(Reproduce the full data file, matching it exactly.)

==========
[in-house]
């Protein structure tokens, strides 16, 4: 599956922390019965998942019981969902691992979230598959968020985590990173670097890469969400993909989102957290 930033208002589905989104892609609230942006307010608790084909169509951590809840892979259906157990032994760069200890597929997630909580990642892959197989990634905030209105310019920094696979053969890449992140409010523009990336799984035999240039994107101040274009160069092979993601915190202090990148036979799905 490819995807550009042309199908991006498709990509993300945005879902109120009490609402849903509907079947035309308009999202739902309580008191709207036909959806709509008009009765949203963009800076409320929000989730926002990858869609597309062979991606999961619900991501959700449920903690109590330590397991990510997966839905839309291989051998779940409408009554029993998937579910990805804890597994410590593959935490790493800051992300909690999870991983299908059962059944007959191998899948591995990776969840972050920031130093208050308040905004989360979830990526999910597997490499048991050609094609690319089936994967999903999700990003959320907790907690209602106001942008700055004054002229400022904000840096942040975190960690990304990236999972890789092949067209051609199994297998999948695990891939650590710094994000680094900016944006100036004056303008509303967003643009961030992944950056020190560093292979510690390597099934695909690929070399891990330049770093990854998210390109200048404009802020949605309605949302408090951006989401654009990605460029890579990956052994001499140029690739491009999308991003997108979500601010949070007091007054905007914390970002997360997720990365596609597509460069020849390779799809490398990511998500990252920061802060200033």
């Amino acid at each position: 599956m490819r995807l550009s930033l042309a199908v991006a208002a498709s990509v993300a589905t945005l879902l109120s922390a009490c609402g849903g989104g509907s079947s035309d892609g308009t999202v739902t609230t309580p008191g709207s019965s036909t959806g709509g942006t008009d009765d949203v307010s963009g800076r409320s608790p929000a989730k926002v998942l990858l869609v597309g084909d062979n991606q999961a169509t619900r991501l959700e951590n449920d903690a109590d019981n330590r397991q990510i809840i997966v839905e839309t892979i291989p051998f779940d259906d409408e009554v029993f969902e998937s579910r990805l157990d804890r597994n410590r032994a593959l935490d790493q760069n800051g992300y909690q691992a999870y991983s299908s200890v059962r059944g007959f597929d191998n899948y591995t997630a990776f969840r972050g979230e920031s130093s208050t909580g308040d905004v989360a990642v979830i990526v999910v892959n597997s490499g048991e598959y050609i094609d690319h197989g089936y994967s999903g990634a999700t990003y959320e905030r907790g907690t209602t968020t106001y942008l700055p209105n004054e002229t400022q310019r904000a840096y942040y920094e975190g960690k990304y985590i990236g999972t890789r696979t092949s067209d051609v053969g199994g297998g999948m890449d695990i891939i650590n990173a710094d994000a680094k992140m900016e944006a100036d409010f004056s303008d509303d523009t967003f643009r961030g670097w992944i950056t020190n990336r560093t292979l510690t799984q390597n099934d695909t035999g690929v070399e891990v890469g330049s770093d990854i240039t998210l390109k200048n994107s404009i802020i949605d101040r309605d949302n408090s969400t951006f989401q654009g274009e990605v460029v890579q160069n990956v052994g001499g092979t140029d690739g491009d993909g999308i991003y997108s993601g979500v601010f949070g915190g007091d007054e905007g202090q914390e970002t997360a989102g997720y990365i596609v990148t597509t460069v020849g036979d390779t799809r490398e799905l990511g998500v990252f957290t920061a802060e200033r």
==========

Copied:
[in-house]
């Protein structure tokens, strides 16, 4: 599956922390019965998942019981969902691992979230598959968020985590990173670097890469969400993909989102957290 930033208002589905989104892609609230942006307010608790084909169509951590809840892979259906157990032994760069200890597929997630909580990642892959197989990634905030209105310019920094696979053969890449992140409010523009990336799984035999240039994107101040274009160069092979993601915190202090990148036979799905 490819995807550009042309199908991006498709990509993300945005879902109120009490609402849903509907079947035309308009999202739902309580008191709207036909959806709509008009009765949203963009800076409320929000989730926002990858869609597309062979991606999961619900991501959700449920903690109590330590397991990510997966839905839309291989051998779940409408009554029993998937579910990805804890597994410590593959935490790493800051992300909690999870991983299908059962059944007959191998899948591995990776969840972050920031130093208050308040905004989360979830990526999910597997490499048991050609094609690319089936994967999903999700990003959320907790907690209602106001942008700055004054002229400022904000840096942040975190960690990304990236999972890789092949067209051609199994297998999948695990891939650590710094994000680094900016944006100036004056303008509303967003643009961030992944950056020190560093292979510690390597099934695909690929070399891990330049770093990854998210390109200048404009802020949605309605949302408090951006989401654009990605460029890579990956052994001499140029690739491009999308991003997108979500601010949070007091007054905007914390970002997360997720990365596609597509460069020849390779799809490398990511998500990252920061802060200033």
């Amino acid at each position: 599956m490819r995807l550009s930033l042309a199908v991006a208002a498709s990509v993300a589905t945005l879902l109120s922390a009490c609402g849903g989104g509907s079947s035309d892609g308009t999202v739902t609230t309580p008191g709207s019965s036909t959806g709509g942006t008009d009765d949203v307010s963009g800076r409320s608790p929000a989730k926002v998942l990858l869609v597309g084909d062979n991606q999961a169509t619900r991501l959700e951590n449920d903690a109590d019981n330590r397991q990510i809840i997966v839905e839309t892979i291989p051998f779940d259906d409408e009554v029993f969902e998937s579910r990805l157990d804890r597994n410590r032994a593959l935490d790493q760069n800051g992300y909690q691992a999870y991983s299908s200890v059962r059944g007959f597929d191998n899948y591995t997630a990776f969840r972050g979230e920031s130093s208050t909580g308040d905004v989360a990642v979830i990526v999910v892959n597997s490499g048991e598959y050609i094609d690319h197989g089936y994967s999903g990634a999700t990003y959320e905030r907790g907690t209602t968020t106001y942008l700055p209105n004054e002229t400022q310019r904000a840096y942040y920094e975190g960690k990304y985590i990236g999972t890789r696979t092949s067209d051609v053969g199994g297998g999948m890449d695990i891939i650590n990173a710094d994000a680094k992140m900016e944006a100036d409010f004056s303008d509303d523009t967003f643009r961030g670097w992944i950056t020190n990336r560093t292979l510690t799984q390597n099934d695909t035999g690929v070399e891990v890469g330049s770093d990854i240039t998210l390109k200048n994107s404009i802020i949605d101040r309605d949302n408090s969400t951006f989401q654009g274009e990605v460029v890579q160069n990956v052994g001499g092979t140029d690739g491009d993909g999308i991003y997108s993601g979500v601010f949070g915190g007091d007054e905007g202090q914390e970002t997360a989102g997720y990365i596609v990148t597509t460069v020849g036979d390779t799809r490398e799905l990511g998500v990252f957290t920061a802060e200033r």